Joseph spent the days immediately preceding Christmas in decorating the house. He bought paper-chains, and festooned them across the ceilings; he pricked himself grievously in countless attempts to fix sprigs of holly over all the pictures; and he hung up bunches of mistletoe at all strategic points. He was engaged on this work when Mathilda Clare arrived. As she entered the house, he was erecting an infirm step-ladder in the middle of the hall, preparatory to securing a bunch of mistletoe to the chandelier….
Joseph [said] could he not persuade Maud to lay aside the book and help him with the tree? He could not. In the end, only Mathilda responded to his appeal for assistance. She asserted her undying love for tinsel decorations, and professed her eagerness to hang innumerable coloured balls and icicles on to the tree…
Roydon was at first inclined to lecture the company on the childishness of keeping up old customs, and Teutonic ones at that, but when he saw Mathilda clipping candlesticks on to the branches, he forgot that it was all very much beneath him, and said: ‘Here, you’d better let me do that! If you put it there, it’ll set light to the whole thing.’
observations: The top photo is quite a good version of Joseph, though it actually shows a Dutch salt miner in 1933. But I can tell you one thing – it is quite hard to find pictures of tree-decoration that don’t involve children, because we all know that the festive season is about little ones and their innocence. So Christmas murder stories, traditional ones set at a family gathering, tend to make sure there are no kids around. You’d say they were 'ruthlessly disposed of for plot purposes', but we can keep that phrase for the victim - in this case a fairly unloved old man, the kind who holds the purse-strings and rules the family. So the plot is a straight combination of Hercule Poirot’s Christmas, and Georgette Heyer’s own splendid (non-murder) romance, The Unknown Ajax – my favourite of her books.
The murder plot isn’t of the best – it is a locked room mystery with a solution that seemed to leave a lot of questions, and deciding on the villain didn’t slow me down. But none of that matters: this is a very funny book, with great mean characters and very little sentiment about Christmas:
Nathaniel, regarding him with a contemptuous eye, said that a real English Christmas meant, in his experience, a series of quarrels between inimical persons bound to one another only by the accident of relationship, and thrown together by a worn-out convention which decreed that at Christmas families should forgather.And don’t we all recognize the character above who has no time for all the nonsense, but can still jump in and start interfering and doing it better.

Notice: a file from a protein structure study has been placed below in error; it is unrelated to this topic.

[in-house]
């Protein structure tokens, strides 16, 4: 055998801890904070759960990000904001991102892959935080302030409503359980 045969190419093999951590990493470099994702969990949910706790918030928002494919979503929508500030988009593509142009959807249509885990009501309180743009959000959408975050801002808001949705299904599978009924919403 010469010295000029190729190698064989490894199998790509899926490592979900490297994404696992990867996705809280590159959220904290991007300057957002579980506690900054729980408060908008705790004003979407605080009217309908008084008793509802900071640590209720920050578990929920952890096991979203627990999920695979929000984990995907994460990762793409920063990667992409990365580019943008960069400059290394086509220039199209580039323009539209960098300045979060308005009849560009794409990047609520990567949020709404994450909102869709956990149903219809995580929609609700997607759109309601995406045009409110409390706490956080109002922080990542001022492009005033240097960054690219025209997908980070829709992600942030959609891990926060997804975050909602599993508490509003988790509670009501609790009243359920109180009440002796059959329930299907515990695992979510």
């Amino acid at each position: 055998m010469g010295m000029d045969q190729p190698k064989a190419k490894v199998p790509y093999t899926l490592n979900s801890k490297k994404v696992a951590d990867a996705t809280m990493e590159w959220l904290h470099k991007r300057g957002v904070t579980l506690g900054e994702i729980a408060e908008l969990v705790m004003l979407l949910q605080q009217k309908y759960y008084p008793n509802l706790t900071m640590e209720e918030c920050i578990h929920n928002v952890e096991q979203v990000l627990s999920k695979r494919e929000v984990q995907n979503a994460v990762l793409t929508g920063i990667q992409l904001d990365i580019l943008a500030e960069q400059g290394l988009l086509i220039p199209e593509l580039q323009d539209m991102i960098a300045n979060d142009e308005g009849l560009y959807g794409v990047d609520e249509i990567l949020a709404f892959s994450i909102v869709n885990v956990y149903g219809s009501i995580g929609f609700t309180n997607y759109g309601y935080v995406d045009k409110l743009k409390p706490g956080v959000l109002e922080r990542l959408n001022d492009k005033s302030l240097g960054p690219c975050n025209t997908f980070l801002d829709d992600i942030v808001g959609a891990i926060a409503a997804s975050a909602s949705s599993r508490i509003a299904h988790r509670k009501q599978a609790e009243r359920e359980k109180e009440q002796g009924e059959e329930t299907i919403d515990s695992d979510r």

The investigation into the murder seems to go at a leisurely pace: I kept thinking several days had passed, but it was still 25th December. Policemen and lawyers can, apparently, be summoned and come down on the train on The Day – the 11.15 from Waterloo.
There is the usual unabashed snobbery from Heyer: a visiting fiancée, Valerie is obviously a very common young woman indeed. But all is forgiven because of the magnificence of her mother, who arrives to protect her ‘girlie’: Mrs Dean is ‘a figure in a Persian lamb coat and a skittish hat, perched over elaborately curled golden hair’ who later reveals ‘a formidable bust, covered by a tightly fitting lace blouse and supporting a large paste brooch.’
She is a wonderful character, almost the equal of Mrs Dillington-Black in Ngaio Marsh’s Singing in the Shrouds – see blog entry here. I loved the moment when her daughter almost decides to share a room with her – to dramatize her fears – but ‘reflected in time that she would not, in this event, be allowed to smoke in bed, or to read into the small hours.’
Mrs Dean is not over-impressed by the company. Posh, arty, full-of-herself Paula says - tossing back her hair:
‘No-one has ever yet succeeded in organising me!’
‘If you were one of my girlies,’ said Mrs Dean archly, ‘I should tell you not to be a silly child.’
The expression on Paula’s face was murderous.This may not be the best murder story ever written, but it is an excellent Christmas read.
In the second picture, the other child-free man adding candles is of course Father Christmas (from the New York Public Library ) – a Christmas card from the 1900s, so before the days of a defining red-coat. Coca Cola has a nice FAQ here about the way Santa is portrayed, and their role in that.